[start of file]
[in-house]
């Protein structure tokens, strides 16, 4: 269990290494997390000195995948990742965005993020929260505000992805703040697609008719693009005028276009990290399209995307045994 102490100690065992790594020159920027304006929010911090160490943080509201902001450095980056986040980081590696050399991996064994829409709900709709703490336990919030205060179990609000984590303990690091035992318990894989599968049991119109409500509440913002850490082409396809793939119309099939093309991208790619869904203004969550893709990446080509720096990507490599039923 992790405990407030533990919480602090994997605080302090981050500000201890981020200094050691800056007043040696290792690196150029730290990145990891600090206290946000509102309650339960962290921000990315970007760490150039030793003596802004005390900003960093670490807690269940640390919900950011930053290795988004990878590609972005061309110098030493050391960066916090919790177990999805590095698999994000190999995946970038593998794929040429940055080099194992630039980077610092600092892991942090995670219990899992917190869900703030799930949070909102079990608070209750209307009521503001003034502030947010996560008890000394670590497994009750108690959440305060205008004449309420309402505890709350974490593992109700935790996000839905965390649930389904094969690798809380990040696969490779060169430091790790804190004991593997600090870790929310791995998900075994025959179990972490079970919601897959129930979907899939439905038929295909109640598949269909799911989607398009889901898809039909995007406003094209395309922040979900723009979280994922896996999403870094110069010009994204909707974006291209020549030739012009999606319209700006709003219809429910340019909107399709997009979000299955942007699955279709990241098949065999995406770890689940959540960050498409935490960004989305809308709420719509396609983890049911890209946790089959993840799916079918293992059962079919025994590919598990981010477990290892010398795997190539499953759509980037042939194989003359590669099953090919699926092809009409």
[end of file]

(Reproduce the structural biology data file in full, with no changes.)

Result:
[in-house]
């Protein structure tokens, strides 16, 4: 269990290494997390000195995948990742965005993020929260505000992805703040697609008719693009005028276009990290399209995307045994 102490100690065992790594020159920027304006929010911090160490943080509201902001450095980056986040980081590696050399991996064994829409709900709709703490336990919030205060179990609000984590303990690091035992318990894989599968049991119109409500509440913002850490082409396809793939119309099939093309991208790619869904203004969550893709990446080509720096990507490599039923 992790405990407030533990919480602090994997605080302090981050500000201890981020200094050691800056007043040696290792690196150029730290990145990891600090206290946000509102309650339960962290921000990315970007760490150039030793003596802004005390900003960093670490807690269940640390919900950011930053290795988004990878590609972005061309110098030493050391960066916090919790177990999805590095698999994000190999995946970038593998794929040429940055080099194992630039980077610092600092892991942090995670219990899992917190869900703030799930949070909102079990608070209750209307009521503001003034502030947010996560008890000394670590497994009750108690959440305060205008004449309420309402505890709350974490593992109700935790996000839905965390649930389904094969690798809380990040696969490779060169430091790790804190004991593997600090870790929310791995998900075994025959179990972490079970919601897959129930979907899939439905038929295909109640598949269909799911989607398009889901898809039909995007406003094209395309922040979900723009979280994922896996999403870094110069010009994204909707974006291209020549030739012009999606319209700006709003219809429910340019909107399709997009979000299955942007699955279709990241098949065999995406770890689940959540960050498409935490960004989305809308709420719509396609983890049911890209946790089959993840799916079918293992059962079919025994590919598990981010477990290892010398795997190539499953759509980037042939194989003359590669099953090919699926092809009409």